This is the great big lie underpinning the budget: that there are jobs out there if you're willing to work for them, and the bigger lie of modern society - that if you work hard and are a good person, then barring major calamity you will be able to build a decent life for yourself. It's not true, even as Hockey et al keep pretending it is. A job is a job, but insecure employment is a massive problem. Take one family I know of - she is a teacher and he is a garbo. Now, that should be secure employment enabling them to lead a moderately comfortable lifestyle. But in today's outsourced, economic rationalist economy, it means insecurity, short term contracts, casual work, jobs promised that then fall through. And very little money spare for doctors visits - certainly none spent on cigarettes or fast food. This is repeated all over Australia - casual work isn't just students doing shifts of retail and bar work around their studies. It's major companies and government departments outsourcing their work to recruitment agencies, hiring casuals with no leave or benefits who can give years of service - and be fired on an hour's notice.

Employers can afford to be extremely picky. Unemployed people under 25 will soon find themselves losing thousands of dollars in benefits a year - with those aged 25-29, as mentioned, somehow expected to go six months with no income at all - but youth unemployment is running at a national average of 12%, up to 20% in many regional areas. This creates overwhelming demand for entry-level positions. With such a huge candidate pool, employers can demand their own conditions. Looking at job ads lately, requirements frequently include own car and licence, round-the-clock availability at short notice, no guaranteed minimum hours. How the heck do you manage children or study or another job to help pay the bills if you are supposed to offer permanent availability at an hour's notice?

The barriers are endless, and getting worse. Gutting TAFE means the courses for people to increase skills are not available. Even volunteer work is affected; many volunteer roles now require interviews and reference checks; they also have their pick of candidates trying to give themselves any edge in the workplace. Volunteering is wonderful, but it is predicated on having the time to do so, not being required on demand to your casual job. And don't even get me started on the rise of the unpaid internship - jobs for those who can afford (or have parents who can afford) to go without a regular income for six months. (Maybe that's what unemployed people under 30 will be expected to do now, in between hospitalisations for starvation). And all this is supposing you have no disabilities. What hope do you have if you're in a wheelchair? And if you enjoyed that piece on Ramp Up please let them know - they've just had their funding cut.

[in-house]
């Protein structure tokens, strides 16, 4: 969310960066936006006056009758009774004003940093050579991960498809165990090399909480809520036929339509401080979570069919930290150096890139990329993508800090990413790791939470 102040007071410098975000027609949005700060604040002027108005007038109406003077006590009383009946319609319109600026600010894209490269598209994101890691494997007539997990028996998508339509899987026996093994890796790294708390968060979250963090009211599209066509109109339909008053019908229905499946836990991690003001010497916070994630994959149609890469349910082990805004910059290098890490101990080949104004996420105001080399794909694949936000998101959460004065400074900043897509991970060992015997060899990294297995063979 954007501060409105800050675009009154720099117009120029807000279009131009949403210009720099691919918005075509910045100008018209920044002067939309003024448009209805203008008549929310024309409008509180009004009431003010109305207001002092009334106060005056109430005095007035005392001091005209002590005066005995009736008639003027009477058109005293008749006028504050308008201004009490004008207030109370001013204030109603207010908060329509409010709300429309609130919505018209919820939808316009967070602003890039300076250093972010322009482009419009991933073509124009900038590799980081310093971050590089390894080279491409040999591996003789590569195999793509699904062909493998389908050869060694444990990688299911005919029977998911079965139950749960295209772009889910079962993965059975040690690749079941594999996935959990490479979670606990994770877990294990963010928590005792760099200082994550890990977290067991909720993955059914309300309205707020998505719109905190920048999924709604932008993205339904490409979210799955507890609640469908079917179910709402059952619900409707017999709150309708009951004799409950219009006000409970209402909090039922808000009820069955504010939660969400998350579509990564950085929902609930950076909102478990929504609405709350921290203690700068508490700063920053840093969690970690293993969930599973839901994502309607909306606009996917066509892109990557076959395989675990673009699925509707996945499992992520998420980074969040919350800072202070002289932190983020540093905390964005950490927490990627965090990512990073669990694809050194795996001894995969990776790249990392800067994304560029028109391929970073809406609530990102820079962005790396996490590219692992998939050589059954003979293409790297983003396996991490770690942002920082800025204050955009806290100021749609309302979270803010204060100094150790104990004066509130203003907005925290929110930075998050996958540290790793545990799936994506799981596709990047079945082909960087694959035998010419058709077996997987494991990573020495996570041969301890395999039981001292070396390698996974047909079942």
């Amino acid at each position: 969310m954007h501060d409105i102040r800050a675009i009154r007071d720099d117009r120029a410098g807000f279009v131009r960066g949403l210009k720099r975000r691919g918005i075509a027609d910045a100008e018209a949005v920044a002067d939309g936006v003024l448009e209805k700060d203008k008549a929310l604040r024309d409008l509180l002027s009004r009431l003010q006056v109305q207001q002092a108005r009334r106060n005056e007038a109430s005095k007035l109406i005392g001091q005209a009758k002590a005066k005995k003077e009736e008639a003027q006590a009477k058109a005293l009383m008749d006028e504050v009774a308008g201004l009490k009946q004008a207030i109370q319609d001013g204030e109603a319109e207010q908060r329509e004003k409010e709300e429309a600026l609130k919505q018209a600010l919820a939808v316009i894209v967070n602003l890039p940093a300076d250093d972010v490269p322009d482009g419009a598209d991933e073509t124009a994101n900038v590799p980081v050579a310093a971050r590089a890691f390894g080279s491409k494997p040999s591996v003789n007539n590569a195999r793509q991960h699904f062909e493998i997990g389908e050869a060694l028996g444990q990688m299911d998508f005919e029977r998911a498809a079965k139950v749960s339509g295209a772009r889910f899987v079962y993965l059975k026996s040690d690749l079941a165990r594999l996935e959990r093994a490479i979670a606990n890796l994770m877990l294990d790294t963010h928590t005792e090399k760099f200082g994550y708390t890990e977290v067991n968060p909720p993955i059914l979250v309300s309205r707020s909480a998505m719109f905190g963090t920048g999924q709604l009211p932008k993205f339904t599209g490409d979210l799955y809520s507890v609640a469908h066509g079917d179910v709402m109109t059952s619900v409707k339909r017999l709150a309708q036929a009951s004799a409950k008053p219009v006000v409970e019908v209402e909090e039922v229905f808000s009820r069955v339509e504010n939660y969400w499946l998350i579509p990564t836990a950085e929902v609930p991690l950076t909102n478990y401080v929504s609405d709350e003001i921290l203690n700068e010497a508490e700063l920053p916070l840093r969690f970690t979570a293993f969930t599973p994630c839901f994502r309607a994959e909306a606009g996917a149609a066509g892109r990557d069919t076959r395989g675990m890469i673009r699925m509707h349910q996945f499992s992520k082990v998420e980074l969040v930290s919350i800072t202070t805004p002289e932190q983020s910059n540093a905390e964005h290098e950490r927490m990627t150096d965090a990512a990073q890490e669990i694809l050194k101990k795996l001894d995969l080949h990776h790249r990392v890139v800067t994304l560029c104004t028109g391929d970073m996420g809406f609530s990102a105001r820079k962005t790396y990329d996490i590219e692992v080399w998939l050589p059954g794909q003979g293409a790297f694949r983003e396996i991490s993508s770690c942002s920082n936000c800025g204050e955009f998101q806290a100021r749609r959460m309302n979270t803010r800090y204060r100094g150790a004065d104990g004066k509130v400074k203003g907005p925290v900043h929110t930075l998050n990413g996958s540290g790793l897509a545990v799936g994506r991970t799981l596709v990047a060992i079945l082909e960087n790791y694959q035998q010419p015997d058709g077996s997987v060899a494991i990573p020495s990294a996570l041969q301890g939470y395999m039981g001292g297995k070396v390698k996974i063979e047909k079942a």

So every time Hockey opens his mouth with remarks about smoking and just getting a job, forgive me if I'm shaking with rage and wanting to do the heavy lifting of my knee into his crotch. There's no economic plan to address underemployment or youth unemployment. Hockey keeps making facile remarks like "lifting the tide to get people into jobs" when even a medium talent like himself should realise a surplus does not create jobs, you don't create jobs by cutting programs and benefits, as if he thinks all that stands between the disadvantaged and gainful employment is $50 a week and an assessment. As I was posting this, Hockey lamented that there has been too much political discussion of the budget and not enough economic discussion. The Commonwealth Bank just posted a record $2.2bn quarterly profit. The government steadied them through the GFC. Do you really think if you raised company tax a bit, they'd stop being a bank? Or go overseas? If the moning tax was kept and increased would Gina Rinehart dig up all her bauxite and bury it somewhere else? He's got no clue, no heart, no courage and no brain, all in one. Well, it's time to stand up for ourselves (since apparently Labor won't do it; the Greens can't do it all on their own). With a cigar smoking millionaire telling poor people what's good for them, I say the man in Australia who is not a socialist is an asshole. Forget simply marching in May. Let's storm the barricades.

13 May 2014

Tim Owen, ICAC and Where To Now For Newcastle

After being conspicuous by his absence for weeks, yesterday state MP for Newcastle, Tim Owen, announced in a statement to the media that he would not be contesting the 2015 election after learning that banned donors contributed to his 2011 election campaign. Mr Owen claimed he was unaware of these donations, describing himself as shocked and dismayed; he then left without answering questions.